By Jessica Holzer - 07/09/08 06:30 PM EDT
The financial services industry is dueling the AARP over language in the Senate housing bill that would affect a small but rapidly growing corner of the mortgage market.
At issue is a provision that would prevent providers of so-called reverse mortgages, a government-backed loan designed to help cash-strapped seniors tap into their home equity, from selling borrowers another investment for the proceeds of the loan.
But the backers of the provision, which was introduced by Sen. Claire McCaskill (D-Mo.), say the measure is necessary to protect poor seniors from abusive marketing that could cause them to squander one of their few remaining assets.
“You’re already spending a lot of money to get the money from the reverse mortgage. So to turn around and get another financial product that costs more money doesn’t make sense,” AARP’s legislative policy director, David Certner, argued.
In a reverse mortgage, homeowners convert a portion of their home equity into cash, which can come in a lump sum or in a stream of payments. When borrowers leave their home, they or their estates must pay off the loan and any accrued interest. Usually, this is achieved by selling the home.
Created in 1990 by the Federal Housing Administration (FHA), reverse mortgages have come under scrutiny amid reports of older homeowners being duped into inappropriately investing the proceeds of the loan into another product, often deferred annuities or long-term care insurance.
In some cases, the elderly were sold annuities that weren’t set to mature for more than a decade even though they needed the money immediately.
A provision of both the House and Senate housing legislation would forbid the tying of reverse mortgages to other financial products. It has the support of the financial services industry.
However, the industry strongly opposes language, passed by the Senate in April, that would require life insurers and lenders to erect firewalls to prevent the sale of any financial product in connection with the reverse mortgage. Under the legislation, homeowners would have to go to a separate financial services firm if they wish to invest the proceeds of the loan.
That goes too far, argues Jack Dolan, a spokesman for the American Council of Life Insurers (ACLI).
“We certainly are aghast at some of the reports that we’ve seen, but you can’t throw the baby out with the bathwater,” he explained.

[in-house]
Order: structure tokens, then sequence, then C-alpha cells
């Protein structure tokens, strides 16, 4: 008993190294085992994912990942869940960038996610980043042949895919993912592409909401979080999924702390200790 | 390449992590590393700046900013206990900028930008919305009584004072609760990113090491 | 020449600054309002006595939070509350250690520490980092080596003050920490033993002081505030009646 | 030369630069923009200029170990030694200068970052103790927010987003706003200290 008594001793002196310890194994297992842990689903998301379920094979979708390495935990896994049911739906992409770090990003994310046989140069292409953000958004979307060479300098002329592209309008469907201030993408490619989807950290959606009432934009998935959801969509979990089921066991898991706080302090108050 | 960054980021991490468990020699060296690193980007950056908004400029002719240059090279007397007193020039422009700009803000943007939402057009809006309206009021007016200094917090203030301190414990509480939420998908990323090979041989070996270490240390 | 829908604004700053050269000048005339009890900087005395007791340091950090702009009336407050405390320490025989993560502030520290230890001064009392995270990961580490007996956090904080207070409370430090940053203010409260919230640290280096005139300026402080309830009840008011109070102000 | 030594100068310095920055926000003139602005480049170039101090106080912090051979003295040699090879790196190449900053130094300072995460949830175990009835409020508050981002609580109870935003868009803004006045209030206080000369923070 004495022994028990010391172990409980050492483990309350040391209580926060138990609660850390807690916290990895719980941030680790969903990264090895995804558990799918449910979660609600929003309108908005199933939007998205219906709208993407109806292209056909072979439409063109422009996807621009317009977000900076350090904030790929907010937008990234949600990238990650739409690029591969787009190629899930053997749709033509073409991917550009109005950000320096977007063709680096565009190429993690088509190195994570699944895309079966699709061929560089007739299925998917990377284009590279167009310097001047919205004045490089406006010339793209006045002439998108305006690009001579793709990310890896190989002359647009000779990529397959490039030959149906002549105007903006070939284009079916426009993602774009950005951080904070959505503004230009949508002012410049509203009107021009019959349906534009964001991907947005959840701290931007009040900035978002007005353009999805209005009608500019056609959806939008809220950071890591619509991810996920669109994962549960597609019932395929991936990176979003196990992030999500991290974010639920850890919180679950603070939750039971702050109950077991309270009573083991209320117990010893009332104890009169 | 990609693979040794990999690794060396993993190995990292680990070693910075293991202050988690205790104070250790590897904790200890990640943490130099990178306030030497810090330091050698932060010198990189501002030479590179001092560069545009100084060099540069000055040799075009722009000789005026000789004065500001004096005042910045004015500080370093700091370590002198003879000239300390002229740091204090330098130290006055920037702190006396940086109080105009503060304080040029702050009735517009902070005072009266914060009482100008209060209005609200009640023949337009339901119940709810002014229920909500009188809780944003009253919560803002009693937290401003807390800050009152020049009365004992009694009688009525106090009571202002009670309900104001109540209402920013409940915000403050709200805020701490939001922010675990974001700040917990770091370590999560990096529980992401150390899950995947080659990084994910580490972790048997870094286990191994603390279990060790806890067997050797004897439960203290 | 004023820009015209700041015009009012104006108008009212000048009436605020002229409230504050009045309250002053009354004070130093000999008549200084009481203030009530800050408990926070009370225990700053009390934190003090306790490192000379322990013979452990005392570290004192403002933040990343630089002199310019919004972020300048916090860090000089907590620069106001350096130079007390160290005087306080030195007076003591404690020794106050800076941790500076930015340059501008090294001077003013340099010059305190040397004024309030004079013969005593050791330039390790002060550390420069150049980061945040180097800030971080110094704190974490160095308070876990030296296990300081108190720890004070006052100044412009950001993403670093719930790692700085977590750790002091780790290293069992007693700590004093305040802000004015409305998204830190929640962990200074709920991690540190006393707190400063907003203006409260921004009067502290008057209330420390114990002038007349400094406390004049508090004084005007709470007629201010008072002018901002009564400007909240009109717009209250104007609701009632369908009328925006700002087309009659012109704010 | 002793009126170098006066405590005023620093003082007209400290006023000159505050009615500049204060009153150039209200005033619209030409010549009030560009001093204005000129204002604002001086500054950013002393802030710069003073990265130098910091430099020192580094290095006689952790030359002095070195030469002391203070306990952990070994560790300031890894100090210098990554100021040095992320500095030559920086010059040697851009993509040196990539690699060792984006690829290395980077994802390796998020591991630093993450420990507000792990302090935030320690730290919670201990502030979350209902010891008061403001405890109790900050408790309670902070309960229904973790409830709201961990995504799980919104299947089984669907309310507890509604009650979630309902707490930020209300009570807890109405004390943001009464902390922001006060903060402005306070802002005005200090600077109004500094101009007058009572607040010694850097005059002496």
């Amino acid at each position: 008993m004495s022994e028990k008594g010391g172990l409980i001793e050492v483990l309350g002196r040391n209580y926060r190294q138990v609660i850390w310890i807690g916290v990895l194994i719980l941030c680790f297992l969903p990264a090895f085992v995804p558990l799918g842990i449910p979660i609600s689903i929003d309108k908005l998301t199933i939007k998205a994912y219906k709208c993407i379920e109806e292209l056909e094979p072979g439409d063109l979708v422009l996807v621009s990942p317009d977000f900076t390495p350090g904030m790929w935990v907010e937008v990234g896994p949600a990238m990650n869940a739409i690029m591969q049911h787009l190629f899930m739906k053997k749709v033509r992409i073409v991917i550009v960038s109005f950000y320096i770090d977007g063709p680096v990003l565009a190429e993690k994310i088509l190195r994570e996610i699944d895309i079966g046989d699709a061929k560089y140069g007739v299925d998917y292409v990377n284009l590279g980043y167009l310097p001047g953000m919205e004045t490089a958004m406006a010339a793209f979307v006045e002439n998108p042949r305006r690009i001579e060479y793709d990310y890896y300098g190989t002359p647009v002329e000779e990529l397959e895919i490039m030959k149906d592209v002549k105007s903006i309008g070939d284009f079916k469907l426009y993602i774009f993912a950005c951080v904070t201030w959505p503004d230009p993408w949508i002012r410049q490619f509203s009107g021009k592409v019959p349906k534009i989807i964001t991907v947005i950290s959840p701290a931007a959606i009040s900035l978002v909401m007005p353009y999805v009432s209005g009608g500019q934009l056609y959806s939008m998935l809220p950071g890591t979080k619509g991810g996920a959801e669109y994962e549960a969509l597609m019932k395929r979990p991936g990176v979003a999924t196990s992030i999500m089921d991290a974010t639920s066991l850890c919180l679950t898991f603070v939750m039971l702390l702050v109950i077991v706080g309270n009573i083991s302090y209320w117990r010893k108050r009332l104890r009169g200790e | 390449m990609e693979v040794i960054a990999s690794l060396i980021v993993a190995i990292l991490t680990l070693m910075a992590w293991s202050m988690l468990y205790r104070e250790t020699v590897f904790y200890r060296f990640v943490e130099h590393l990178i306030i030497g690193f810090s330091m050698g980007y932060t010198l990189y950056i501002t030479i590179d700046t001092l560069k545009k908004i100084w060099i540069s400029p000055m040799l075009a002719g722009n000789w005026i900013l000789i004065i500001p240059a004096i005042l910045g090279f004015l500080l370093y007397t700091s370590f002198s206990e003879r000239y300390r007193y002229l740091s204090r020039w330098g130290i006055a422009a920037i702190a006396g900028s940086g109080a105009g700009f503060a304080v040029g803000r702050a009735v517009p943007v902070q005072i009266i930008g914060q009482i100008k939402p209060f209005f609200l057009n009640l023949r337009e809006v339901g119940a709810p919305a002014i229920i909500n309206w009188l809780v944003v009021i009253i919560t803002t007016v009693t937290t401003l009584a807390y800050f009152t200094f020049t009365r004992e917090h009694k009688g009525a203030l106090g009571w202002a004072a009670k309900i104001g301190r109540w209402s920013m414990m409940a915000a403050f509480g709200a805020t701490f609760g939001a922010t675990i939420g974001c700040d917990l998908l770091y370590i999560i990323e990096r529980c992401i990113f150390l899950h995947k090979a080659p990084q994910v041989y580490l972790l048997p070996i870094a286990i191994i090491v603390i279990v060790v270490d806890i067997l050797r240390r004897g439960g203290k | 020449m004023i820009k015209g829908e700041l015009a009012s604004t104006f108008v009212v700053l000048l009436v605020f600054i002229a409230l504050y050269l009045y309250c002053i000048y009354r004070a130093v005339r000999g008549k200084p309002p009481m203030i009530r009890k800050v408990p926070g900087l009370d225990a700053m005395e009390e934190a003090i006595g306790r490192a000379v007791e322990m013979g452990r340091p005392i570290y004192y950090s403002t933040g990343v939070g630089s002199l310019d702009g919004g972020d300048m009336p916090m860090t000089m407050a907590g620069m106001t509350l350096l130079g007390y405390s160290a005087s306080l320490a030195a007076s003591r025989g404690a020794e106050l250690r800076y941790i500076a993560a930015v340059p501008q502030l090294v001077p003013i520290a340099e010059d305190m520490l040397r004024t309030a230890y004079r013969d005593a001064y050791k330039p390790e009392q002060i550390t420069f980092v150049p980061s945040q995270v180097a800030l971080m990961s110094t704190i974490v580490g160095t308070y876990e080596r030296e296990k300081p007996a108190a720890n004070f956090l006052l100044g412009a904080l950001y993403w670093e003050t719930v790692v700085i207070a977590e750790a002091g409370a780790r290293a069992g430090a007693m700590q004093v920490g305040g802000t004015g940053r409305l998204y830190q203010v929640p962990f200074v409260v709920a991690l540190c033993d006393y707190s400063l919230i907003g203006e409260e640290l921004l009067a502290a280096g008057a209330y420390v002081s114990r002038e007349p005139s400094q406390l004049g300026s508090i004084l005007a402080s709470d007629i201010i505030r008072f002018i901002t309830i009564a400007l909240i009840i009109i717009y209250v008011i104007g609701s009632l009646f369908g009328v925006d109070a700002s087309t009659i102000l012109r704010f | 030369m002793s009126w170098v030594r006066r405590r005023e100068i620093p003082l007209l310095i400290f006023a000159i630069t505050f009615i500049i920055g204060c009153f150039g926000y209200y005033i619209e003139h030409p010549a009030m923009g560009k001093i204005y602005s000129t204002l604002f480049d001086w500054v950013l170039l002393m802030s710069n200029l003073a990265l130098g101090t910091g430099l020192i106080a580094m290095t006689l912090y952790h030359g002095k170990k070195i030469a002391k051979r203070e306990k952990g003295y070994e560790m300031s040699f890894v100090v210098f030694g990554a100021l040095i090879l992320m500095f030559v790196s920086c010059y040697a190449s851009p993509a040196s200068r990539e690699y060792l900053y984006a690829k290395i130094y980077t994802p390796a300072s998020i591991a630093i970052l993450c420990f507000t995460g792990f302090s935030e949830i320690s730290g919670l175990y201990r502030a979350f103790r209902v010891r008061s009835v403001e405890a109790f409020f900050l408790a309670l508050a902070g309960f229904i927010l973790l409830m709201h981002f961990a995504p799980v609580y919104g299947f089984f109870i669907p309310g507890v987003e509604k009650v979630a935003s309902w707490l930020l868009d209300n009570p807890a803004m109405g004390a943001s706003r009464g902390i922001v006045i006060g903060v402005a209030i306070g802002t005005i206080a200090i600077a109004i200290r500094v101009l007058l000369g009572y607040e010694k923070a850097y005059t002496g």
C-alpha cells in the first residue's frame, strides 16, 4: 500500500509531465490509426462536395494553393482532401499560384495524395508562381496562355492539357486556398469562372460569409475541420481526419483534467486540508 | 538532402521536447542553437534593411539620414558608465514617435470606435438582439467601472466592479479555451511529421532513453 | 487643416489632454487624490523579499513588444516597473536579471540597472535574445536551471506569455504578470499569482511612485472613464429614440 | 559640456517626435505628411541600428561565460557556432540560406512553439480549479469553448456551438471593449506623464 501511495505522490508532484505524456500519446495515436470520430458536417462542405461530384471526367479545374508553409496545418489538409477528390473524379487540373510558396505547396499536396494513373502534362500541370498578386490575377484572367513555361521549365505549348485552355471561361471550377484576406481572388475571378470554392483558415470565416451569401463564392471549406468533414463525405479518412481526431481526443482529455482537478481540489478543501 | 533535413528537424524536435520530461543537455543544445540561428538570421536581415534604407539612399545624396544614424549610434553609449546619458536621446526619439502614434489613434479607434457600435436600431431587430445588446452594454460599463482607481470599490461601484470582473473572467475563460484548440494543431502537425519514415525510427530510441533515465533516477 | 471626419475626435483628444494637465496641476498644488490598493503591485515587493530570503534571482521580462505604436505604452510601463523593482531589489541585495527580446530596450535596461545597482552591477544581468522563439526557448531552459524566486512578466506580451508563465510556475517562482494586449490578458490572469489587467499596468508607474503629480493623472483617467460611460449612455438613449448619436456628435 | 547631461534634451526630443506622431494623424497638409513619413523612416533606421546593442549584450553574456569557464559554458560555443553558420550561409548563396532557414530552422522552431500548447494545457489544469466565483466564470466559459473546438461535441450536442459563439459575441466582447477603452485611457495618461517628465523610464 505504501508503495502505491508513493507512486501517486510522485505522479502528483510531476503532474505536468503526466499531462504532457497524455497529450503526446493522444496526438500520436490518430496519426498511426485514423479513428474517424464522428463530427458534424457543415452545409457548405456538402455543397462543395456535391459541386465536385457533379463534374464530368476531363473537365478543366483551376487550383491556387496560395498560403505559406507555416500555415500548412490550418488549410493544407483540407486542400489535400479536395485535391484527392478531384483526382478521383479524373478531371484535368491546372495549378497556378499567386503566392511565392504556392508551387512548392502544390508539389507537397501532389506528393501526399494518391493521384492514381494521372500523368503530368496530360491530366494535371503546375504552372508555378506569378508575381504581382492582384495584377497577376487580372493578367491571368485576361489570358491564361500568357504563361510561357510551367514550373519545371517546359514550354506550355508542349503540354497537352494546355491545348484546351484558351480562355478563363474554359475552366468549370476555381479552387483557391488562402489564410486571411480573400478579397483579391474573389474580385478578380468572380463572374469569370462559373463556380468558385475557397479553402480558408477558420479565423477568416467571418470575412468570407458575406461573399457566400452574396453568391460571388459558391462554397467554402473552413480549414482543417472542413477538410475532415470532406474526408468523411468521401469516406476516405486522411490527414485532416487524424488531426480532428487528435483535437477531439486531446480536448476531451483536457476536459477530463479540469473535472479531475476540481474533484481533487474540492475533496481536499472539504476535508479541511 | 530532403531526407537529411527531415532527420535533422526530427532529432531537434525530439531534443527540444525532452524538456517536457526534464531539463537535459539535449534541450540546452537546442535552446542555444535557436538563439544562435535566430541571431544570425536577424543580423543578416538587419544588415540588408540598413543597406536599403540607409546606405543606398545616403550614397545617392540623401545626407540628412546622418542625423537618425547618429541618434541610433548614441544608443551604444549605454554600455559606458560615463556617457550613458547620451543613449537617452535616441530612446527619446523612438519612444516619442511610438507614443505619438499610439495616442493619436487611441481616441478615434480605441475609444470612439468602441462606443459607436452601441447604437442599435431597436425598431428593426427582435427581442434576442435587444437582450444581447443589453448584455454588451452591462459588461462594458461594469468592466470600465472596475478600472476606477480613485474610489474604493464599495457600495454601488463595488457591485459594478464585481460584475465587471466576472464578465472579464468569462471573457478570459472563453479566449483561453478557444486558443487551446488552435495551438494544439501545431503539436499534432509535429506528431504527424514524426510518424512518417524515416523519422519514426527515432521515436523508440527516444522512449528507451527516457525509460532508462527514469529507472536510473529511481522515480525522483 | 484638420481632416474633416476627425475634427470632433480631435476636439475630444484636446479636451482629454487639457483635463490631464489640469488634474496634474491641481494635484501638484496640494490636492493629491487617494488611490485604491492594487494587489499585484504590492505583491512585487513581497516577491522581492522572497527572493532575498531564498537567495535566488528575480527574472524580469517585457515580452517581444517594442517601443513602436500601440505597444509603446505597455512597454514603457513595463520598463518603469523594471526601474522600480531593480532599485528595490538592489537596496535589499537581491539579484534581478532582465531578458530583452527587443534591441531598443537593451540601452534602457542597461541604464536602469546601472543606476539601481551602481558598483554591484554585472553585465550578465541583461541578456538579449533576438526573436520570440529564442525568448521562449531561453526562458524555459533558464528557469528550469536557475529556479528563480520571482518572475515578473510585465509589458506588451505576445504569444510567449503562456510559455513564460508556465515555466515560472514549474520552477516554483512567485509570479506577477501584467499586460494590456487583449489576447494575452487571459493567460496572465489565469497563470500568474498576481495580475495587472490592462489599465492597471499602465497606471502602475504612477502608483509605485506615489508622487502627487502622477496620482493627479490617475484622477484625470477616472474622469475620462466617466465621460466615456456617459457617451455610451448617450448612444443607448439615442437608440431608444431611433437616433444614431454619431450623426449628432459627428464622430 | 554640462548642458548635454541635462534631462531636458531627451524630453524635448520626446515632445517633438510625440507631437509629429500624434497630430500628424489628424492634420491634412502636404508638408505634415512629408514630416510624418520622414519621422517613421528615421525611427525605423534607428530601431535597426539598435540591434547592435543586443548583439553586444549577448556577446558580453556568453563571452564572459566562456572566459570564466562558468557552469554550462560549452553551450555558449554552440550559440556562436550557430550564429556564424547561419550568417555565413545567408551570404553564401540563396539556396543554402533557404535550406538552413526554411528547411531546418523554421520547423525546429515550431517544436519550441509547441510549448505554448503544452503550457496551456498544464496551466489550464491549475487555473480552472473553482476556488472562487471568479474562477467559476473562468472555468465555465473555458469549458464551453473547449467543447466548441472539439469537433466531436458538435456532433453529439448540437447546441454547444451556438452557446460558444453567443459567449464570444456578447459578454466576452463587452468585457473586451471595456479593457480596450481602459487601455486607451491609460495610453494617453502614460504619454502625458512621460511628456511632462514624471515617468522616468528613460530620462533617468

He added, “It’s an interference with a long-term relationship … You’re telling [consumers] at this late stage in life to find another trusted financial adviser.”
The vast majority of reverse mortgages are guaranteed by the FHA, which steps in to make the lender whole in the event that the amount owed on the loan exceeds the home’s value.
The loans are subject to strict guidelines and are limited to homeowners 62 and older. Because they carry high fees, they are seen as a last resort for borrowers with few options for raising cash. Borrowers must pay 2 percent for the FHA insurance in addition to a 2 percent origination fee. They also pay interest on the loan.
While a niche product, reverse mortgages have grown rapidly in recent years. Since 1990, roughly 400,000 government-backed reverse mortgages have been originated. But more than half of those loans were made since the end of 2005.
Homeowners use reverse mortgages to pay medical bills and other debts or supplement their income.
According to a spokesman for the National Reverse Mortgage Lenders Association , borrowers have staved off foreclosure by using the proceeds of a reverse mortgage to pay down an existing mortgage.
AARP and other backers of McCaskill’s legislation argue that the measure won’t prevent older homeowners from investing the proceeds of their reverse mortgage, as they can do so with another financial firm.
They contend, however, that reverse mortgages shouldn’t be used in conjunction with other financial products. “Because of the high fees associated with taking out a reverse mortgage, an investment would have to have an extremely high return in order for a senior to come out ahead in the end,” Maria Speiser, a spokeswoman for McCaskill, said.